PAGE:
bers. The Americans were also reinforced by another division; and the whole of the enemy were soon engaged in the battle. The American army maintained its position. The British retired to the place whence they made the attack in the morning, with the loss of about one thousand, in killed, wounded, and taken; while those of the Americans did not exceed three hundred and twenty.

On the 7th of October, there was another general engagement between the British and Americans near Saratoga. The right wing of the British attempted to take post on the left of the American main army. Three regiments of the Americans advanced to oppose them, about the distance of a mile, when each party aimed for an eminence which intervened. The Americans were so fortunate as to gain possession of it. The British attacked them, with great force and spirit, but were repulsed, and pursued to their lines by the Americans; who entered one of their entrenchments sword in hand. The Americans remained for the night near the British lines; and General Bourgoyne retired to a distant position which was strongly fortified. On the 19th he surrendered to the American army. He was disappointed of the relief or support he expected, and his troops were exhausted by fatigue and want of provisions. The plan of the British had been to push on to Albany, and to join a detachment from New York on the Hudson River below that place, and thus to cut off all communication between the New England states, and those south of New York. The defeat of this plan, and the capture of a large army of the enemy, of eight thousand men, was matter of great rejoicing in America. When the British began the campaign they were said to be ten thousand. The Americans under General Gates amounted to twelve or thirteen thousand; the greater part of which were from Massachusetts. General Lincoln was wounded, and taken off from active service for several months. Colonel John Brooks, of Massachusetts, was particularly distinguished in the engagements which preceded the surrender of the British army. Colonel Francis and Colburn of Massachusetts were killed in this campaign. General Stark, of New Hampshire, made a present of some of the military articles, taken by him from the British, to the general court of Massachusetts. A letter of thanks was written to him, and he was presented with a suit of clothes and a piece of linen; which expressed their sense of his useful services, as well as a present of far greater value would have done, in more prosperous times.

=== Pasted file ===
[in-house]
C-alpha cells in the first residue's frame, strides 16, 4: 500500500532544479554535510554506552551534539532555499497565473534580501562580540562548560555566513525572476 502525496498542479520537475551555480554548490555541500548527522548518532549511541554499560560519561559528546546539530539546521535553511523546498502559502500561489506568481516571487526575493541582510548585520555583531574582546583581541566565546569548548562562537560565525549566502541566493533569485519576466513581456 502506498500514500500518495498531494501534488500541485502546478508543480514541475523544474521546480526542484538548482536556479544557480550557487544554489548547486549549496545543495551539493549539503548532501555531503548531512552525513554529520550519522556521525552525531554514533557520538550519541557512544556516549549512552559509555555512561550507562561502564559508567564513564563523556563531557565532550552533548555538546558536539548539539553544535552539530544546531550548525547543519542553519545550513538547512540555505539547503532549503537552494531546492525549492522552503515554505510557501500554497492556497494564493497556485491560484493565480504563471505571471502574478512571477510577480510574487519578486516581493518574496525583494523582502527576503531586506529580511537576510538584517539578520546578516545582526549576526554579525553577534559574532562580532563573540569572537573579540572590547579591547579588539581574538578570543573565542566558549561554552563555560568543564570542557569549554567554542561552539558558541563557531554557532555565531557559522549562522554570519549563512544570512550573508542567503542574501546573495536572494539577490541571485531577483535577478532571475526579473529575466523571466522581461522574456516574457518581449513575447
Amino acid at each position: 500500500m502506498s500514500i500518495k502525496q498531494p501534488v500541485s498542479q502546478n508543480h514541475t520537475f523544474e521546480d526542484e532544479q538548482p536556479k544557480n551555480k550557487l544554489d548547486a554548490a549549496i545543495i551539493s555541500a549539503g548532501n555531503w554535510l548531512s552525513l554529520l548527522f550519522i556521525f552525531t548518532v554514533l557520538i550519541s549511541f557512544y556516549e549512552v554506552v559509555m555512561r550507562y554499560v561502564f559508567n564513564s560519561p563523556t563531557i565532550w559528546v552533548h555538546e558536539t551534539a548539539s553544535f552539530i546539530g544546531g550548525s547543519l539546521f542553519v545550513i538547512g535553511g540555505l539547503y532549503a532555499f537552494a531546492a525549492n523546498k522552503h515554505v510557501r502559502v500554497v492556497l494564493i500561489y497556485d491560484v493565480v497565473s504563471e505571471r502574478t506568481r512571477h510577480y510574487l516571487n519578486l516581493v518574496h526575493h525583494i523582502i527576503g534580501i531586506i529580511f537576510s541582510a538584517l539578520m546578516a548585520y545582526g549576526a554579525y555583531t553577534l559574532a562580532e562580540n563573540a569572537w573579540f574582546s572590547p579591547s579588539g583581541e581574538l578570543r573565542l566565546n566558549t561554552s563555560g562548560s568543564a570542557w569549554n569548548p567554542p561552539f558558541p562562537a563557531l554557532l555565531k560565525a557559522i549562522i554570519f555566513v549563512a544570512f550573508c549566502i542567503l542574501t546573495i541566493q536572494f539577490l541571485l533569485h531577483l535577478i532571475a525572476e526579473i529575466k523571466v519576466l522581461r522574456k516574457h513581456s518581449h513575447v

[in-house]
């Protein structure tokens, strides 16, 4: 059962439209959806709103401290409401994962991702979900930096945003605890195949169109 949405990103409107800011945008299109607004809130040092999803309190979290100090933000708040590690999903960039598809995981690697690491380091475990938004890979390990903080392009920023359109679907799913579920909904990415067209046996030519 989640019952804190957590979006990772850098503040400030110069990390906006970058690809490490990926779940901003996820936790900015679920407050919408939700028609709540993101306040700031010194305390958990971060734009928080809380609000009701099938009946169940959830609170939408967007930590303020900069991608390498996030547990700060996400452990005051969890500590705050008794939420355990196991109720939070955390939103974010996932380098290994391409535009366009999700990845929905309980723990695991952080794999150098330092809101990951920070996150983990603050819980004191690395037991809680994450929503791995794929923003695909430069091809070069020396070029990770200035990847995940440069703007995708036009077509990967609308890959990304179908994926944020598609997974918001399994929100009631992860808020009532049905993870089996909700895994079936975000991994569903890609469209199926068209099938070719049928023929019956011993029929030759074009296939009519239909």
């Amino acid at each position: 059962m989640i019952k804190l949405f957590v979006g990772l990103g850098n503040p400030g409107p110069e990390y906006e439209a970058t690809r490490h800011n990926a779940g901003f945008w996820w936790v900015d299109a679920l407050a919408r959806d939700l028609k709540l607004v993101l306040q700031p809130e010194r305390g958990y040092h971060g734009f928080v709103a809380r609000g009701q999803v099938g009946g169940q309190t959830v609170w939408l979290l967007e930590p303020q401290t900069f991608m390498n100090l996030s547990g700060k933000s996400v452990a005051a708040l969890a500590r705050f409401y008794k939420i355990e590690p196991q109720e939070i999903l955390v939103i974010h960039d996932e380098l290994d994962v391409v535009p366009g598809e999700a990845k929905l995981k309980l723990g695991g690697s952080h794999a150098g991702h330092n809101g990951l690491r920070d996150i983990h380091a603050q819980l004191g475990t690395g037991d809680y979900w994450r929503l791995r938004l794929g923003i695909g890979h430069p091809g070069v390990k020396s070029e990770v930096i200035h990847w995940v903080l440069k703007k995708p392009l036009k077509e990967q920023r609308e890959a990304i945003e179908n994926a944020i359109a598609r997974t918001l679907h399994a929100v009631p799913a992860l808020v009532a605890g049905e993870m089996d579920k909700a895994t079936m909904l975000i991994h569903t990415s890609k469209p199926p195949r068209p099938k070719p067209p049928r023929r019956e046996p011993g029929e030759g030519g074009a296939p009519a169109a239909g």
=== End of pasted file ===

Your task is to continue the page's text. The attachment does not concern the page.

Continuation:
While these important events were passing, at the north,